The Future of Public Transit

It seems that everyone agrees that Columbia Transit needs to expand exponentially — but it appears that students aren’t ready to foot the bill.

Mayor Bob McDavid has proposed to expand the transit system to have more routes, covering more area and running more frequently. He has previously stated that he would like to model the system after university cities like Ames, Ioaw, Champaign-Urbana, Ill. and Lawrence, Kan.

As a way of trying to implement the system, McDavid started the Transit System Task Force, which included students from MU, Columbia College and Stephens College.

With no further meetings scheduled and no consensus on how to implement such a bus system, it seems the views of McDavid and the views of the students are incongruous.

At Monday’s City Council meeting, Brittany Perrin, one of the students representing MU on the task force, spoke to council members about how she perceived the situation.

Her message was clear: students want better public transit, but they don’t believe the full “burden” should fall on the shoulders of students.

One of the reasons for better public transit was noticeable yesterday when Columbia got its first snowfall of the season. With so many cars on the road, accidents were high because city trucks were unable to salt the crowded roads. With buses, more students could ride, reducing the burden of the city to try to salt crowded roads.

The way some other cities with major universities run their bus systems is through student fees. Students pay between $60 and $100 a semester and ride the bus for “free.” The university gives the revenue generated from the student fees to the city, which runs the bus system.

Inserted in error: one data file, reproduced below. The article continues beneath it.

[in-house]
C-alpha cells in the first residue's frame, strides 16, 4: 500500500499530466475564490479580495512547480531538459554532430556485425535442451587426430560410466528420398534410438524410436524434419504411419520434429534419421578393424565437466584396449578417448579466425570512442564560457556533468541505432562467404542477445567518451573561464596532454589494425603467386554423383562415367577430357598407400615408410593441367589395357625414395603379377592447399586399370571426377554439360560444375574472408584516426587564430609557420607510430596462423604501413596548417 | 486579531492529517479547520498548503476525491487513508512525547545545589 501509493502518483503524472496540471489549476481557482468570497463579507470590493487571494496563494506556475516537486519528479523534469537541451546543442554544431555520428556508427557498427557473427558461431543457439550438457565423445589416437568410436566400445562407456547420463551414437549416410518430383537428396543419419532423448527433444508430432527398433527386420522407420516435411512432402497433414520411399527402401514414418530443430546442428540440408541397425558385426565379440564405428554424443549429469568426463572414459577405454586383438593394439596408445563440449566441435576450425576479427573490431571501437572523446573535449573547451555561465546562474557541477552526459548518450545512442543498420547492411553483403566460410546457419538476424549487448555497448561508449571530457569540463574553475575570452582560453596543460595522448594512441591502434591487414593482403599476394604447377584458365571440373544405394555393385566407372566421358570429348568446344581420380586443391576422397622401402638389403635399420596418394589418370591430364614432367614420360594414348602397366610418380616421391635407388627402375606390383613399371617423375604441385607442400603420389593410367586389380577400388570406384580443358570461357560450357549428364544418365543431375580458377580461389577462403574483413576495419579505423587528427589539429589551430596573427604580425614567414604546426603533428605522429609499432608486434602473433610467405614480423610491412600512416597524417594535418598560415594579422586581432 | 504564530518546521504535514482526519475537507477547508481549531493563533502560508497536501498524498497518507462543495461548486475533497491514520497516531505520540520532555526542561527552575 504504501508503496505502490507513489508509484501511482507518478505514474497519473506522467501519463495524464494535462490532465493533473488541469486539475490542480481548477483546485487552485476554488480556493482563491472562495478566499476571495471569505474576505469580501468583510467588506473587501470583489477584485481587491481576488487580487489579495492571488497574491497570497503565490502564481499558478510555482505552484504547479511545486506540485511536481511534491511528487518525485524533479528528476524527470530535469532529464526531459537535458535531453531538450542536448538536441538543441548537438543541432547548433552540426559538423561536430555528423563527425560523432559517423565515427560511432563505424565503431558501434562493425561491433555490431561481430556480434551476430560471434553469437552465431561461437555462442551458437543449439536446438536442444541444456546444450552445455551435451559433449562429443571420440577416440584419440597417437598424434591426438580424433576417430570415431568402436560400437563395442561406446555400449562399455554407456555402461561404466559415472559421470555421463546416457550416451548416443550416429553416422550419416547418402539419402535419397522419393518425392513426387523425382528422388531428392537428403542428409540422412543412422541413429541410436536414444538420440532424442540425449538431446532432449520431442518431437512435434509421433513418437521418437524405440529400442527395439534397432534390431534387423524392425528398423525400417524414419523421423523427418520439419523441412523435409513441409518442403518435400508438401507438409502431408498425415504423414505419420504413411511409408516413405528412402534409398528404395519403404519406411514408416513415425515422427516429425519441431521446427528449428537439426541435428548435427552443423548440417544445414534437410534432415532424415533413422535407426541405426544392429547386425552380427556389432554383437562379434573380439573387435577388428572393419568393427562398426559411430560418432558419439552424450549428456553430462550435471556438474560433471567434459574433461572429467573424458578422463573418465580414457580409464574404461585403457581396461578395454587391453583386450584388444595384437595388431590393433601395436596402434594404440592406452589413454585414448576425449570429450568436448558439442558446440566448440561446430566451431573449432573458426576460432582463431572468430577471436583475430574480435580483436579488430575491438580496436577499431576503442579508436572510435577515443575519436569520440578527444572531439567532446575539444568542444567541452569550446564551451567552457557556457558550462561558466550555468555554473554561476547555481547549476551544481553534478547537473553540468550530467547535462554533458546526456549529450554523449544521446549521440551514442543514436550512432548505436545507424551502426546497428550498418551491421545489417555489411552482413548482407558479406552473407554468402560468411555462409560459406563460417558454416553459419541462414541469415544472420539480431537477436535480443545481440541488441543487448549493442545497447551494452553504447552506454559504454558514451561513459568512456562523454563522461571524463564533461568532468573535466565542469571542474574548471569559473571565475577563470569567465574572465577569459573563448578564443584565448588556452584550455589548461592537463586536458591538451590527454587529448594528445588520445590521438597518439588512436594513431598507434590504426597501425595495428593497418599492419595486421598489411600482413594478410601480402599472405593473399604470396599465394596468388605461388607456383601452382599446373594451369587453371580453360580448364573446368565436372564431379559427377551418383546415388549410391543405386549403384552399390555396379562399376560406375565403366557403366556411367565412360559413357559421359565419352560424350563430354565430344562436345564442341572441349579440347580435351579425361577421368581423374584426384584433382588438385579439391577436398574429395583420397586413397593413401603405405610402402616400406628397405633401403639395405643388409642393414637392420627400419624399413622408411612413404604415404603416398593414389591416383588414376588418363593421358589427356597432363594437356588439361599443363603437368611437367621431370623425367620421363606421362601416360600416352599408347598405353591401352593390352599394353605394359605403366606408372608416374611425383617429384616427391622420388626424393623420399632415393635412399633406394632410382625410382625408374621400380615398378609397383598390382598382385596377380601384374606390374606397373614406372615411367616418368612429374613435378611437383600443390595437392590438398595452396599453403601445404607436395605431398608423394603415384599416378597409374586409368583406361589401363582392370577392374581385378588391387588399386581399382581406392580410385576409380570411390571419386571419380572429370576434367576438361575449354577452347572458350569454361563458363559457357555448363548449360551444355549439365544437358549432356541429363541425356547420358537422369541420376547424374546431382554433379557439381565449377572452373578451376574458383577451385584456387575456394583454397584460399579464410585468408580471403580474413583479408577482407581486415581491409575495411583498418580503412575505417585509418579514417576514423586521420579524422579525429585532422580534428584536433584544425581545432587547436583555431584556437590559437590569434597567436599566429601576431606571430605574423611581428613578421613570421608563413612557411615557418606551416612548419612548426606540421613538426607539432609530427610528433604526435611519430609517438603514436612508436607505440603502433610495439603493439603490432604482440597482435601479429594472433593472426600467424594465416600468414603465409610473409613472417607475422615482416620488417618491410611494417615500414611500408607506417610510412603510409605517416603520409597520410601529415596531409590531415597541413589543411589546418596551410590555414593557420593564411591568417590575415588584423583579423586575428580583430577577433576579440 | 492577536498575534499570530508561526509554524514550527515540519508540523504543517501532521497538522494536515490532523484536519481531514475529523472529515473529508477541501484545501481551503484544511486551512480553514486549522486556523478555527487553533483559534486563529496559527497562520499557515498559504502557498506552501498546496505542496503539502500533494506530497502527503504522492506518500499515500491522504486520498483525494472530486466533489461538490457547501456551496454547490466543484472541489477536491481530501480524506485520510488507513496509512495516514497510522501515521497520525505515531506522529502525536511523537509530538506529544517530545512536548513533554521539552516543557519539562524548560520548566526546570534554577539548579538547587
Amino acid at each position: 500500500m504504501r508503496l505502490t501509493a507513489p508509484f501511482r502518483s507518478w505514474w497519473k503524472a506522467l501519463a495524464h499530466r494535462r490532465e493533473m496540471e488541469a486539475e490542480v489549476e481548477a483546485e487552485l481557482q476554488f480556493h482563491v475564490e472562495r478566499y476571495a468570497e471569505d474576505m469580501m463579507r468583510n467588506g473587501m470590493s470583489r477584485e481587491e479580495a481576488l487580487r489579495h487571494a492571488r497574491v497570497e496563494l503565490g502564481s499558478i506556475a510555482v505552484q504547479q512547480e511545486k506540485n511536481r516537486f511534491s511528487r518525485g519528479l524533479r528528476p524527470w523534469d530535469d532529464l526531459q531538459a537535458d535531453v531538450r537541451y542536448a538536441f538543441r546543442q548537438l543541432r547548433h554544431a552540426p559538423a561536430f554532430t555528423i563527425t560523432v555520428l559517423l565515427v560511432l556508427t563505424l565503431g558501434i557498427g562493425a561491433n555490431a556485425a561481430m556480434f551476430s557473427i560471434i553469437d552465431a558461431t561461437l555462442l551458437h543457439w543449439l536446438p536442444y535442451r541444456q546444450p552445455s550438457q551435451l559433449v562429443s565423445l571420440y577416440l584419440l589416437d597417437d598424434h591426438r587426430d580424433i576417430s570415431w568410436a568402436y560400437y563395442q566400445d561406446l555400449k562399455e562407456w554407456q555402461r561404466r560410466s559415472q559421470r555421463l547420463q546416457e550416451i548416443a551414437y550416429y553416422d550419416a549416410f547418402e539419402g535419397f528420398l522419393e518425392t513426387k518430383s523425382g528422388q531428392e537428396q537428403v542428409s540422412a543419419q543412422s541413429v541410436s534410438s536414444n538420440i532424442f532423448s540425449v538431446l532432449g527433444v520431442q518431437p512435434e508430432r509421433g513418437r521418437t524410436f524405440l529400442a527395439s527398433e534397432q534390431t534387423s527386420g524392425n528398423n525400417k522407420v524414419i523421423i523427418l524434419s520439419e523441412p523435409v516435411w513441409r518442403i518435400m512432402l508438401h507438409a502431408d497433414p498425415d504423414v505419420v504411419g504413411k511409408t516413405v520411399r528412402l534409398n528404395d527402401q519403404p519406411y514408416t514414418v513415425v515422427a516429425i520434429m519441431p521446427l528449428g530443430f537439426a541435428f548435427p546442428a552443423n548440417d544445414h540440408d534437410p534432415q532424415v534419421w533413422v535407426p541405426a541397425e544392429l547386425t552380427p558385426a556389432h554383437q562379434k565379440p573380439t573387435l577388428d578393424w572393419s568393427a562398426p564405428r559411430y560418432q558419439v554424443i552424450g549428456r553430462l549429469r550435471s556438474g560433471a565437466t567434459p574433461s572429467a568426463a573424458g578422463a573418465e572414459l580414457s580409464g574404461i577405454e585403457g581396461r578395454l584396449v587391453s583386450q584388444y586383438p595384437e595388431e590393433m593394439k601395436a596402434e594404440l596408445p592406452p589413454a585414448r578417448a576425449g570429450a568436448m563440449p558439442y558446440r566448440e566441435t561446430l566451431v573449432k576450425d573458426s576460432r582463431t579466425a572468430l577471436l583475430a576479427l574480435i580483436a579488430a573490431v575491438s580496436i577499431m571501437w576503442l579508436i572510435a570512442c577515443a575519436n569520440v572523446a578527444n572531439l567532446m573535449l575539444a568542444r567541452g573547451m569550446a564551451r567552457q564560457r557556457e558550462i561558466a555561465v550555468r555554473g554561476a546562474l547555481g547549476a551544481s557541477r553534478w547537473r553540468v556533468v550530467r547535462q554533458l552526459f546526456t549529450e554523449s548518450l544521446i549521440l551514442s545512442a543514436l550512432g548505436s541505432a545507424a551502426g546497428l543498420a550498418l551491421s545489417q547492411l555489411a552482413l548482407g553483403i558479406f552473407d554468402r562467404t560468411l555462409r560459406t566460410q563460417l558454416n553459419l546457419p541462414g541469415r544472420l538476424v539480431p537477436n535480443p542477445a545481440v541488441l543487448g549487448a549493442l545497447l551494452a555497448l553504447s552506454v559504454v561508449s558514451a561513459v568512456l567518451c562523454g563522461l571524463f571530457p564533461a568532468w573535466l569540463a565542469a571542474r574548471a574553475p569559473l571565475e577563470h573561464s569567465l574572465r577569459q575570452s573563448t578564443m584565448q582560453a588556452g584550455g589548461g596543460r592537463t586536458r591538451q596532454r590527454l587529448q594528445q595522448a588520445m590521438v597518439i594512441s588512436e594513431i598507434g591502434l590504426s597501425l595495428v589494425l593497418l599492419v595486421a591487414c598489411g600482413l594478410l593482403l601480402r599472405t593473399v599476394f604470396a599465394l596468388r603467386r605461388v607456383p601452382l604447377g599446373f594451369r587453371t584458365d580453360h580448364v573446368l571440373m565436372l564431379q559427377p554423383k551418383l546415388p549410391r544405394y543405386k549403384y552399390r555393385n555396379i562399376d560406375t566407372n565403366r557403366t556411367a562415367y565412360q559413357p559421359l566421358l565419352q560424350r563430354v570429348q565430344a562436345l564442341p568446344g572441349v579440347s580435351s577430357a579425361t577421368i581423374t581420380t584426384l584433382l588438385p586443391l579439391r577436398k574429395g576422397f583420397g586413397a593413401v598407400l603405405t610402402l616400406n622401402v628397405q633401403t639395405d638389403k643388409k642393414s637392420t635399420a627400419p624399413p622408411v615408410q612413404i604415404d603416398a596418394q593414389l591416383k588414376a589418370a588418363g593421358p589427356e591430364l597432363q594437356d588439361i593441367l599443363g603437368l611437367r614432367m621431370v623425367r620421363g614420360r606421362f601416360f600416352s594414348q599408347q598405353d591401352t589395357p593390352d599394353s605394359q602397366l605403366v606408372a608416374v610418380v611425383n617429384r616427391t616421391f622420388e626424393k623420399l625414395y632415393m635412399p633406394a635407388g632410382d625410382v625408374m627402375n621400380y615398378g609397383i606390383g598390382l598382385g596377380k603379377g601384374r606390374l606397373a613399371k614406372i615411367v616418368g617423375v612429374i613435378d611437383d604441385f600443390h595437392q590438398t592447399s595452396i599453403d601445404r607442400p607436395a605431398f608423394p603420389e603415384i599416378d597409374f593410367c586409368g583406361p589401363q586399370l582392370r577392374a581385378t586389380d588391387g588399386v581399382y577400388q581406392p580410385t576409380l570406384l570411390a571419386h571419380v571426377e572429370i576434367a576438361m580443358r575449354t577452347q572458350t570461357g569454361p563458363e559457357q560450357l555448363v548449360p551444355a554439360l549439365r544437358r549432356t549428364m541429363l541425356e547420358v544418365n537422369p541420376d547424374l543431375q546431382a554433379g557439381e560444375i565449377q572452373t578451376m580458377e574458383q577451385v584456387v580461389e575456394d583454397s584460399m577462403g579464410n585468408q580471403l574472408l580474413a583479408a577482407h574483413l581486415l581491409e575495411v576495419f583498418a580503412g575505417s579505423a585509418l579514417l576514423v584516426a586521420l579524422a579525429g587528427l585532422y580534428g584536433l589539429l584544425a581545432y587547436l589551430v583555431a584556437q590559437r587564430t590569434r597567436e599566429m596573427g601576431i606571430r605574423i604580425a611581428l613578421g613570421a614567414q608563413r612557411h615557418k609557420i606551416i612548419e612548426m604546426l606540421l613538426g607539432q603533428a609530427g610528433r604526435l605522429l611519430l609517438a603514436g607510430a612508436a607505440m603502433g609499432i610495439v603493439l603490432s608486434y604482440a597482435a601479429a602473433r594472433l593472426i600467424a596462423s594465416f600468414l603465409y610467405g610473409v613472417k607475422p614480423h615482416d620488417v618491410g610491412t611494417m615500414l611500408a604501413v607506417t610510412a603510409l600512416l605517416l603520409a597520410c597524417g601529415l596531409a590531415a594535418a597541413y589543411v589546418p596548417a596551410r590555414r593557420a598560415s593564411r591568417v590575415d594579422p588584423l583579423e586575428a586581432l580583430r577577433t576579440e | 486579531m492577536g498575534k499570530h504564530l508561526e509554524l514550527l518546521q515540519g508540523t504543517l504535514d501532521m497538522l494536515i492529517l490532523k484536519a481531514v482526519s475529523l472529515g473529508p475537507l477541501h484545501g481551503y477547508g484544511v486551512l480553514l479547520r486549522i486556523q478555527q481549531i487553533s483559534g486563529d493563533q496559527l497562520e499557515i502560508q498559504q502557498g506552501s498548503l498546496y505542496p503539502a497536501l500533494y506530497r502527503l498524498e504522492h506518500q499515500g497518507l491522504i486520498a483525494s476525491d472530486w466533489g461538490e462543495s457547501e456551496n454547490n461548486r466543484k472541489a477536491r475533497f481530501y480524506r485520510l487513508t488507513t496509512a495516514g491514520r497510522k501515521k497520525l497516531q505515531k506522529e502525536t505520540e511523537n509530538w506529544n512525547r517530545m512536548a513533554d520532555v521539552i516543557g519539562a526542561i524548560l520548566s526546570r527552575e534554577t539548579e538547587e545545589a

It seems Perrin is averse to this idea that the system is primarily student funded. If Columbia emulates other cities, however, non-student riders would pay their share. Where students would get to ride by presenting their student ID, others would have to pay a fare.

If the students and the city cannot come to some agreement by September, Columbia Transit may be forced to cut several routes, including some of those most heavily used by students.

While students perceive this as a threat, the realities of the transit budget are grim. If the city hopes to keep the bus system out of the red, massive changes need to be made. Either the city needs to find more funding or it has to cut services.

Moving forward, it will be interesting to see if the students and McDavid can shape a public bus system that all of Columbia can be proud of, or if cuts will cripple the system.


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